Co m m u n i c a t i o n Sk i l l s De s c r i b i n g a M e c h a n i s m : Ex p l a i n i n g H o w So m e t h i n g Wo r k s Purpose and Audience in description When planning an oral or written presentation, one must always identify: The purpose of the presentation The needs of the audience For example: The description of a hi-fi speaker system would differ in emphasis and in detail, depending on whether the descriptions were given so a hi-fi buff could construct a similar speaker, Or a prospective buyer could compare the speaker to a similar one, Or so the general public could simply understand what a hi-fi speaker is. Giving General vs. Specific Descriptions A general description is given when an audience is interested primarily in what the mechanism can do or can be used for its function. The description will then describe the parts as they relate to one another, that is the mechanism in operation The general description of a mechanism emphasizes what the mechanism does or can be used for and what it looks like, It includes a description of the parts, what each part looks like, and what each does. The general description explains a type of mechanism or a mechanism representing a class. It describes what all types of a stated mechanism or all mechanisms in a class have in common, even though variations may exist or difference brands and different models. The specific description of a mechanism, on the other hand, describes the outstanding or unique features or characteristics of a stated brand and/or model. It emphasizes the aspects of the stated brand and/or model that set it apart from other brands and/or models of the same mechanism. Bid specifications would also provide excellent examples of specific descriptions. Describing Mechanisms at Rest and In Operation Both a general and a specific description may require the mechanism to be described at rest and/or in operation depending on the purpose. At Rest - the description may mention functional & physical appearance, but emphasize the parts, particularly in relation to each other. In Operation - the function and parts would be mentioned, however emphasis would be placed on the parts working together to perform the function. Visuals Visuals are especially valuable in describing a mechanism. Common examples of these include Pictorial illustrations such as photographs, drawing and diagrams. The principle goal is to enable the audience to see what the mechanisms looks like and what its parts are and to understand how these parts work together to allow the mechanisms to function. Included with a verbal description, they more readily accomplish the goal of providing the audience with a clear, easily understood description, even if the operation is relatively complex. Common Mistakes in Describing a Mechanism: U Ignoring logical order and letting your description wander all over the place U Leaving out important pieces of information U Failing to give the audience an orientation or overview to make the description understandable U Doing a sloppy job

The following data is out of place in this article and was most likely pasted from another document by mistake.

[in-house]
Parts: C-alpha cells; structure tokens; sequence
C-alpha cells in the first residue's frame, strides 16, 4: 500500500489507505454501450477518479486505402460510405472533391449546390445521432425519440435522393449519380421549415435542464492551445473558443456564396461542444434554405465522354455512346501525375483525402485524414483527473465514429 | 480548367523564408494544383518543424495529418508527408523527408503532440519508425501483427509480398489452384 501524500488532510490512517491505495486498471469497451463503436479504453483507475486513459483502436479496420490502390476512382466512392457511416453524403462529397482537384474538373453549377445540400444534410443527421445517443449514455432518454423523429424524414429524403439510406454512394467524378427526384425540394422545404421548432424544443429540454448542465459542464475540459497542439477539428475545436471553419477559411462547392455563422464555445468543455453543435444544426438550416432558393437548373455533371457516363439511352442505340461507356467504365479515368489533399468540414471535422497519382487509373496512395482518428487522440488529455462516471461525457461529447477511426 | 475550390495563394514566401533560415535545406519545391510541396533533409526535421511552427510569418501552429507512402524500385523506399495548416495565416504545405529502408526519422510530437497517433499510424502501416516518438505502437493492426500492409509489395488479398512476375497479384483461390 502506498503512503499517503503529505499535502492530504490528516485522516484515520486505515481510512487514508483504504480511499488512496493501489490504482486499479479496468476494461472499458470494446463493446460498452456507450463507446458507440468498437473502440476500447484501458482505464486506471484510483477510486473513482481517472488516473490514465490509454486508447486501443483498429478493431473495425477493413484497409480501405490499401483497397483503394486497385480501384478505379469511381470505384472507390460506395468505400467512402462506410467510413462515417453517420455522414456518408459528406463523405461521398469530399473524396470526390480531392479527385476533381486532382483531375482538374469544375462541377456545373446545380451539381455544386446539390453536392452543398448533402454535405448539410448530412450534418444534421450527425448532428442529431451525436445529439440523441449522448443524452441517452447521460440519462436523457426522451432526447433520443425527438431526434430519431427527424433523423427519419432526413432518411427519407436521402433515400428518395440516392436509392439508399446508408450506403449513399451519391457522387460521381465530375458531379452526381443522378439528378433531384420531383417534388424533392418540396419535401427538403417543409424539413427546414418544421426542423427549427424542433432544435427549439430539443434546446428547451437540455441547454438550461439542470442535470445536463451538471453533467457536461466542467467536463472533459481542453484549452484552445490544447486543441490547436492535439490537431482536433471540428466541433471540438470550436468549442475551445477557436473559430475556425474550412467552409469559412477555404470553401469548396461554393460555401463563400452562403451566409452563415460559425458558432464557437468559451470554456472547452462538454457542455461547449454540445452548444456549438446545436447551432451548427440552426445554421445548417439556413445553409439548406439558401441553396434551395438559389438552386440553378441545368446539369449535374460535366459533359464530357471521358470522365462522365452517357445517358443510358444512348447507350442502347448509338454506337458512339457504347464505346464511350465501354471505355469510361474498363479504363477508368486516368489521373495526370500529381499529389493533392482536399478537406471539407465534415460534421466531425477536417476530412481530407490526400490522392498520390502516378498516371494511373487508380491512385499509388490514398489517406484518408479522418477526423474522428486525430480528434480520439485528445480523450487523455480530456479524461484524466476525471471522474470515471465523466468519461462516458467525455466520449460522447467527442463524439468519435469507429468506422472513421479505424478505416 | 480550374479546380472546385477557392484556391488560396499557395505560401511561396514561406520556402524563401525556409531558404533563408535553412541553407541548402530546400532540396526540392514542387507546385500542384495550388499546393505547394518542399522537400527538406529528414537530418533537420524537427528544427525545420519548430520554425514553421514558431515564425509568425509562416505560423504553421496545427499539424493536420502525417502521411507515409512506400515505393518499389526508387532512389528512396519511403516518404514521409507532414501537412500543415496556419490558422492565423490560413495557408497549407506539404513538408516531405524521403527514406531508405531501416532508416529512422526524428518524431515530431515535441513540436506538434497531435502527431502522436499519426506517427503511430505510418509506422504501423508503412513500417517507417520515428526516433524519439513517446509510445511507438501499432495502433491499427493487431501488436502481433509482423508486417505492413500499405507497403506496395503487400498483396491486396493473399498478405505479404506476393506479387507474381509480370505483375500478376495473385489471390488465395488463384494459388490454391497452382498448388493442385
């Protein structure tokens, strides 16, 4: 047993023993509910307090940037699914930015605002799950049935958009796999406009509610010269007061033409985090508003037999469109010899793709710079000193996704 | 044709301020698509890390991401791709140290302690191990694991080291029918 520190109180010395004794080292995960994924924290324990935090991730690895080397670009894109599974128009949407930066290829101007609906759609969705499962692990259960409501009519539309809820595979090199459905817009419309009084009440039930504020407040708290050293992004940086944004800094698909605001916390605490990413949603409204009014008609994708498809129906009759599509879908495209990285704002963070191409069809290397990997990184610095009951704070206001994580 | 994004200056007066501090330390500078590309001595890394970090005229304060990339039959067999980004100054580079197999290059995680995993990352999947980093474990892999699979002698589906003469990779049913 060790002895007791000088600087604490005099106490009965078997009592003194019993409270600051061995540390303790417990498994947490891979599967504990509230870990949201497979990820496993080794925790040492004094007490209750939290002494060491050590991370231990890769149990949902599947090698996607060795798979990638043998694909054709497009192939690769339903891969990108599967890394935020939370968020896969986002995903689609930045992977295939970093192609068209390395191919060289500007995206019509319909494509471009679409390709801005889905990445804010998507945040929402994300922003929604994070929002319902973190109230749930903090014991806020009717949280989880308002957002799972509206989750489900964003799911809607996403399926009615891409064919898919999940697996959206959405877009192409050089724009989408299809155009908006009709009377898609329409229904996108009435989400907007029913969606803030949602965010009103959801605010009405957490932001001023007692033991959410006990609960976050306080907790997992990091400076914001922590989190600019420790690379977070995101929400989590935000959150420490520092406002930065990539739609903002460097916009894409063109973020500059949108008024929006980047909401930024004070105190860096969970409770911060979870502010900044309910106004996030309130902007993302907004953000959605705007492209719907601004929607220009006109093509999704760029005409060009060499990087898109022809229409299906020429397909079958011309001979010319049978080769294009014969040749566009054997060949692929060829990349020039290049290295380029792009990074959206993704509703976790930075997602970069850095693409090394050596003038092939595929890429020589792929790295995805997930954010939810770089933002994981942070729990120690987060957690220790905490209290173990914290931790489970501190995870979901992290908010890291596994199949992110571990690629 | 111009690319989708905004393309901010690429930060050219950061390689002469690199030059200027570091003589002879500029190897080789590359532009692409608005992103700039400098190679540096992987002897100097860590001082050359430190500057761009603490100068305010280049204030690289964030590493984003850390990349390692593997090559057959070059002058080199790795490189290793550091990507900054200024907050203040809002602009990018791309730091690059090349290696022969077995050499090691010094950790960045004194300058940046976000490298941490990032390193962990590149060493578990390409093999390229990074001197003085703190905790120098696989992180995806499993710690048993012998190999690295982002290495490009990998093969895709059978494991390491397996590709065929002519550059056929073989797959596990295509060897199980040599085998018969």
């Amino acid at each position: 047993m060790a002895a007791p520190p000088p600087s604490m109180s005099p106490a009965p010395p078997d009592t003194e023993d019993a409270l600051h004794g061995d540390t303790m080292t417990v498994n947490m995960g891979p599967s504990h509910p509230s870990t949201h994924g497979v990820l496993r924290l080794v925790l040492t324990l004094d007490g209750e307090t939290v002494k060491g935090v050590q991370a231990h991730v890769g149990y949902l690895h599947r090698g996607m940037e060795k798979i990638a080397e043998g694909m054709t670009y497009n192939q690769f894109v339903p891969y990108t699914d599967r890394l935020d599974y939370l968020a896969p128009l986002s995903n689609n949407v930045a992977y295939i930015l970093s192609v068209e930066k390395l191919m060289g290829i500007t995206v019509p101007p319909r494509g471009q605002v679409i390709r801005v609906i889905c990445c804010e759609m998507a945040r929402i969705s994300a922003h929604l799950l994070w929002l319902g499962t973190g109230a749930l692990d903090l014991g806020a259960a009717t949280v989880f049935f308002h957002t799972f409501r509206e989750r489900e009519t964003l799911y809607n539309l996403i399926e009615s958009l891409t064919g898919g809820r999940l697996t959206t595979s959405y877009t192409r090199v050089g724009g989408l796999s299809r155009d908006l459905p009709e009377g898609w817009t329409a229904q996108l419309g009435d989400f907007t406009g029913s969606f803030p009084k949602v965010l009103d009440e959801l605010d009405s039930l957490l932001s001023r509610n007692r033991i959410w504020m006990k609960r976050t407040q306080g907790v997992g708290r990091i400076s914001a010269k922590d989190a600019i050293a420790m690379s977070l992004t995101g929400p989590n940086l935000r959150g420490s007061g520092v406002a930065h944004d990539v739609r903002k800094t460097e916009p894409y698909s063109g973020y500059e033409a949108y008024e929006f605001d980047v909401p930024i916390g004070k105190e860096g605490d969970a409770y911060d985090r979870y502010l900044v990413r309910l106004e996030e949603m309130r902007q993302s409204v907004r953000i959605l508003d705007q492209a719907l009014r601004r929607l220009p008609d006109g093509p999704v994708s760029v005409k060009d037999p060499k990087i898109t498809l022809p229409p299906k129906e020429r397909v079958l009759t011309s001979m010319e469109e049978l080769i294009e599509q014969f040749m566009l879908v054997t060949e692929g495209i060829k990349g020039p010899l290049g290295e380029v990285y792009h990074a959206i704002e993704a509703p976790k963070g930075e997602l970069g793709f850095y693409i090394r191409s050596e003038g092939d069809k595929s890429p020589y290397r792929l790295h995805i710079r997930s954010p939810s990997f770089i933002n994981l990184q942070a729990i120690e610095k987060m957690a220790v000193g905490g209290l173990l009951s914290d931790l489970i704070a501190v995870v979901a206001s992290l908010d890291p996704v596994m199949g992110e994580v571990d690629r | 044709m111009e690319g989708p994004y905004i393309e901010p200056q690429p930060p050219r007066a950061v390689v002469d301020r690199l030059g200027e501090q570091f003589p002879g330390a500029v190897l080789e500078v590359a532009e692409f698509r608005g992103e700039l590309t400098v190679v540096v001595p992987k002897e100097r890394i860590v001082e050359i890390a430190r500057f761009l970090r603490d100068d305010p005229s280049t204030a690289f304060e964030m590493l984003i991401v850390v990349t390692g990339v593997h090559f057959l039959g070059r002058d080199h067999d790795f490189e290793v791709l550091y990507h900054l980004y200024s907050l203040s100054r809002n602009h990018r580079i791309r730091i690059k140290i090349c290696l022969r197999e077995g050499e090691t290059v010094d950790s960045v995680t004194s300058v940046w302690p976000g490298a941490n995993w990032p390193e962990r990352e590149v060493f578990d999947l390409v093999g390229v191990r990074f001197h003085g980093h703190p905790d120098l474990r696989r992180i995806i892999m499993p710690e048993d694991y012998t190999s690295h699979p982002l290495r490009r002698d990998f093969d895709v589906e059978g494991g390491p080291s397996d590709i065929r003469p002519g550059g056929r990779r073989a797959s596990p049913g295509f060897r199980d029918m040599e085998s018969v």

Co m m u n i c a t i o n Sk i l l s De s c r i b i n g a M e c h a n i s m : Ex p l a i n i n g H o w So m e t h i n g Wo r k s U Assuming the audience is much more familiar with the mechanism than you have a right to expect U Assuming that the audience knows a lot of technical jargon and specifications U A picture is worth a thousand words, give or take a few hundred. Original source: http://humphreyonline.moodlehub.com/mod/resource/view.php?id=38

HumphreyOnline's eLearning Center Course: Principles of Communication (GSCS100)